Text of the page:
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ECHO’s Statewide Impact

Telementoring Platform Connects Healthcare Workers with Specialists to Build Community and Ensure High-Quality Care Across Idaho — Pandemic Notwithstanding

Eight years sober, Tonya*, 41, has taken charge of her life despite decades of mental and physical health issues compounded by severe life stresses.

“I was subjected to abuse — all the different kinds of abuse — from when I was five to 15 years old,” Tonya said. “I became depressed and anxious very early on in life. My addiction started in high school as a way to escape my life.”

When Tonya began working with Andy Bradbury, M.D., she wanted to reduce her medications — a challenge given her history and the chemical interactions of her medication regimen. Bradbury, a physician and the chief medical officer for the Rexburg Free Clinic, found support for Tonya’s case through Project ECHO Idaho, a telehealth program that convenes healthcare professionals statewide to learn best practices from subject matter experts to help tackle some of Idaho’s most urgent medical problems.

Specialists who lead ECHO Idaho’s Behavioral Health series — which features an Idaho-based panel of experts in pharmacy, psychiatry, family medicine and mental health — advised Bradbury to increase some medications in order to slowly eliminate others.

“That advice has changed my life,” Tonya said. “With Dr. Bradbury’s support and guidance, I found momentum to begin changing dosage. Since my case was presented at ECHO, I’ve been able to get off all my pain medications as well as prescriptions that I don’t consider as vital, like allergy meds.”

Project ECHO (Extension for Community Healthcare Outcomes) is a program replicated worldwide to address regional healthcare concerns. Like Project ECHO programs everywhere, ECHO Idaho uses video conferencing over lunchbreaks to connect physicians, nurses, counselors, pharmacists and other professionals with specialists in regular, real time collaborative sessions.

Dr. Bradbury has observed a change in Tonya since they first began working together.

“Discussing what specialists from across the state recommended strengthened Tonya’s resolve and helped give her confidence to move forward in her treatment plan,” he said.

Dr. Bradbury continues to attend Project ECHO Idaho weekly.

“ECHO Idaho provides new perspective on difficult cases, reinforces some of my conclusions and allows me to proceed with more confidence,” he said. “I make time for it because it helps me stay in line with evidence-based medicine rather than risk drifting due to my solo practice in a rural area.”

A clinician sits at a table and looks at a computer screen during an ECHO Idaho training.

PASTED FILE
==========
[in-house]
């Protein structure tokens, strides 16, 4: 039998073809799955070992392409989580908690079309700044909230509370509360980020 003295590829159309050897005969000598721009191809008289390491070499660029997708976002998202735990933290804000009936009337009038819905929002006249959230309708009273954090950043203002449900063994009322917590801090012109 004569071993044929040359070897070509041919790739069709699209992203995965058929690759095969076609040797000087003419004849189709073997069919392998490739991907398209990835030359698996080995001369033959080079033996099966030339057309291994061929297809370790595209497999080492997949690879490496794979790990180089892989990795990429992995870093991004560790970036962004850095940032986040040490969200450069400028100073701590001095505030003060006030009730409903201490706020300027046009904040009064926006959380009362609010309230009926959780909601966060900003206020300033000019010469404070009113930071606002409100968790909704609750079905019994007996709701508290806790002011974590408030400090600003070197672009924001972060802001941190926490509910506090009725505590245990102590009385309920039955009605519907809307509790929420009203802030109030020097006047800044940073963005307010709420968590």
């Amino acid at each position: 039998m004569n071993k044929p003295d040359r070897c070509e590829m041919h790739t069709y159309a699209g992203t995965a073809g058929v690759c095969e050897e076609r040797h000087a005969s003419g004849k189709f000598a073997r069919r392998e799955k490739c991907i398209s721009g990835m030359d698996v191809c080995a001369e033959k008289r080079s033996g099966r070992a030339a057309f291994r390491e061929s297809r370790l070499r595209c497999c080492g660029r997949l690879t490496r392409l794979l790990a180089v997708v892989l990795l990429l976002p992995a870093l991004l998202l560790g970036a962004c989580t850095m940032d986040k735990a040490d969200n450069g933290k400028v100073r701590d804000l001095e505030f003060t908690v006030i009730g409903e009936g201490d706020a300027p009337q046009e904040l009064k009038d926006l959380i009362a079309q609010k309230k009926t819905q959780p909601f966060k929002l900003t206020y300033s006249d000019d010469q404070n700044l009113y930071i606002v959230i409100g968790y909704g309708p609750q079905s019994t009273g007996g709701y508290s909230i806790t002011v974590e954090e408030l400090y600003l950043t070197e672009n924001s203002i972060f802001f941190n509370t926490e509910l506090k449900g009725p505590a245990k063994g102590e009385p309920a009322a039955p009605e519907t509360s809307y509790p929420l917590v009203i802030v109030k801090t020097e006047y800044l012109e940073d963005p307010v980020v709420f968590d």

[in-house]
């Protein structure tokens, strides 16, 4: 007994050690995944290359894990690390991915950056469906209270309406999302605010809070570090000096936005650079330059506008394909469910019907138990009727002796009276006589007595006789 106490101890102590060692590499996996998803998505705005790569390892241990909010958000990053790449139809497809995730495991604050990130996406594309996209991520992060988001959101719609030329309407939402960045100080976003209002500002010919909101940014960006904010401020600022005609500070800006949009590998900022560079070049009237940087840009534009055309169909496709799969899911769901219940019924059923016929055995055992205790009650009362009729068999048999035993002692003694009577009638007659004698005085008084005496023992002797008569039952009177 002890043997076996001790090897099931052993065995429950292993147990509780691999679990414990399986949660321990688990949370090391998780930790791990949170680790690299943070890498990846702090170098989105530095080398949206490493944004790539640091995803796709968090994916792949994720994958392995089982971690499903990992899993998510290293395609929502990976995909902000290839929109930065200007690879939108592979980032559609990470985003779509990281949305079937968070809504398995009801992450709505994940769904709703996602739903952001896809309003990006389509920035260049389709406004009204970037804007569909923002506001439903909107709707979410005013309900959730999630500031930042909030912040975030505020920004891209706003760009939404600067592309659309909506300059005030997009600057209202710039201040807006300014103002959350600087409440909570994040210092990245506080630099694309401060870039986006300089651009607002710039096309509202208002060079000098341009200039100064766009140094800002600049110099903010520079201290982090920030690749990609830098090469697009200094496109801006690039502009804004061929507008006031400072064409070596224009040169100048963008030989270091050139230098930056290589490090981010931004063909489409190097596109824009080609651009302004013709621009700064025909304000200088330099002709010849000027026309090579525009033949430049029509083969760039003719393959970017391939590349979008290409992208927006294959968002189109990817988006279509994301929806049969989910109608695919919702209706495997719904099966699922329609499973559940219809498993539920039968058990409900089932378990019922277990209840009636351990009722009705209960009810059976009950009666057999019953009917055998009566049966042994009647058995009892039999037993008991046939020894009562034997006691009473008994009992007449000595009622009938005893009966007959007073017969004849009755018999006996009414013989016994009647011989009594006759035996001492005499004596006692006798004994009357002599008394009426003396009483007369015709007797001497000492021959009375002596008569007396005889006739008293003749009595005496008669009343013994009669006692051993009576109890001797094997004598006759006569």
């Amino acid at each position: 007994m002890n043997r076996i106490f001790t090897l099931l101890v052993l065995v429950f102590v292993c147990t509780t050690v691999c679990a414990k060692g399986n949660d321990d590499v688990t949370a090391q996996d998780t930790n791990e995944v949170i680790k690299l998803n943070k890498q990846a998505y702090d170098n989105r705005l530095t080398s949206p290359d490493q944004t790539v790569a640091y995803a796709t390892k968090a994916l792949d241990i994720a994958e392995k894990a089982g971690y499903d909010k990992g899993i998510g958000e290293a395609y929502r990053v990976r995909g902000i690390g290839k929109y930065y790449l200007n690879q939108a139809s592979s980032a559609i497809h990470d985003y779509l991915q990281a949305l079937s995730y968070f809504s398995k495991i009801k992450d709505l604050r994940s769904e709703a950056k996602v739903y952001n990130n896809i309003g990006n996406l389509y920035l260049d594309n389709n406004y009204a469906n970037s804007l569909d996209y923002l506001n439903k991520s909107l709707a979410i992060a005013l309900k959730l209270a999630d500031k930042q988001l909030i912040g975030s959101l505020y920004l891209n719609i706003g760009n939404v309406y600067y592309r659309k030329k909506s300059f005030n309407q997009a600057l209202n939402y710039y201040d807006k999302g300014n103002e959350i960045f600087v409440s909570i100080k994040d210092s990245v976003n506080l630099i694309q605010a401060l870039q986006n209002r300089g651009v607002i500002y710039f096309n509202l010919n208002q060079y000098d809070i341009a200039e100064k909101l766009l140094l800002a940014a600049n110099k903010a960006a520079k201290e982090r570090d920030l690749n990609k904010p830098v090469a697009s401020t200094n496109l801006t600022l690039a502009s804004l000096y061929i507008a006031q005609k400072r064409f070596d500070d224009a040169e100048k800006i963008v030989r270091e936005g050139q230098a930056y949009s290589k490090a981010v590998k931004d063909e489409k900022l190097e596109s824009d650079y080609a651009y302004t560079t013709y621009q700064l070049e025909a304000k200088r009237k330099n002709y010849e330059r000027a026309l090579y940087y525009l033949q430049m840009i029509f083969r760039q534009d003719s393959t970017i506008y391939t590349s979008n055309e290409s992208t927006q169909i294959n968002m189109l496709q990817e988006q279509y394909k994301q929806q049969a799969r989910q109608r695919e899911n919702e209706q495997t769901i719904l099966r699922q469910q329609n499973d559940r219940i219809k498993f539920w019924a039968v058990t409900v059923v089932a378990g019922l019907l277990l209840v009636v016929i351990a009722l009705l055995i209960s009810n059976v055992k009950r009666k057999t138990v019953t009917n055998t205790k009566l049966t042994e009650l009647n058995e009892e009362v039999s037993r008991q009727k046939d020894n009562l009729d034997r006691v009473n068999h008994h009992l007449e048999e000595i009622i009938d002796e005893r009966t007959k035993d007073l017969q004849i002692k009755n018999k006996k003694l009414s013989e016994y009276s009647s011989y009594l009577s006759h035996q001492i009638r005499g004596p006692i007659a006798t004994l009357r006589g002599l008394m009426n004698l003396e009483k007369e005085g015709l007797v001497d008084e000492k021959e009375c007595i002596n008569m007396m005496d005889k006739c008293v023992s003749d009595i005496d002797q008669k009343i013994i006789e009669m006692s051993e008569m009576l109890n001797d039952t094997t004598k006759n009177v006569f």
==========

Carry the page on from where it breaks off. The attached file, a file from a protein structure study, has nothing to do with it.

Regardless of their location, Idaho’s clinicians can Zoom into free, one-hour ECHO Idaho sessions to learn practical information from the region's top experts in topics including opioid use and treatment, behavioral health for primary care providers and COVID-19.

Idaho’s ECHO Champions

The WWAMI Medical Education Program at the University of Idaho brought Project ECHO to the Gem State in 2018. Idaho WWAMI Director Jeff Seegmiller wanted to not only educate physicians-in-training but help expand the knowledge and abilities of Idaho’s practicing healthcare providers.

“A medical school should be the epicenter for knowledge and healthcare advancement for the region,” Seegmiller said. “Many people in Idaho’s healthcare community understood what Project ECHO could do for the state, but the program needed a champion. University of Idaho’s WWAMI program is that champion.”

Idaho Representative Caroline Nilsson Troy, R-Moscow, was also an early advocate of the ECHO model. A Vandal herself, Troy likens Project ECHO to the university’s land-grant mission.

“ECHO is a world-class, creative and clever program that can reach practitioners who may not have access to cutting-edge research and best practices,” Troy said. “It is the type of program that exemplifies land-grant thinking.”

The State of Healthcare in Idaho

Idaho’s need for improved healthcare is urgent. According to the Association of American Medical Colleges, the state ranks 49th for practicing physicians per capita, and the entire state is a designated mental health workforce shortage area according to the Health Resources and Services Administration.

“The reality of limited access to specialists means primary care providers end up treating patients with complicated conditions, but isolation in rural communities can make it difficult for providers to get professional development and support to provide care that follows the most up-to-date standards,” said Lachelle Smith, director of Project ECHO Idaho. “That’s the gap ECHO Idaho tries to fill.”

Rates of suicide and drug overdose deaths have steadily risen over the last 10 years and in many parts of the state are nearly double the national average according to the Idaho Department of Health and Welfare. Compounding these issues, many of Idaho’s healthcare professionals are nearing retirement and recruitment of young professionals to rural communities can be challenging.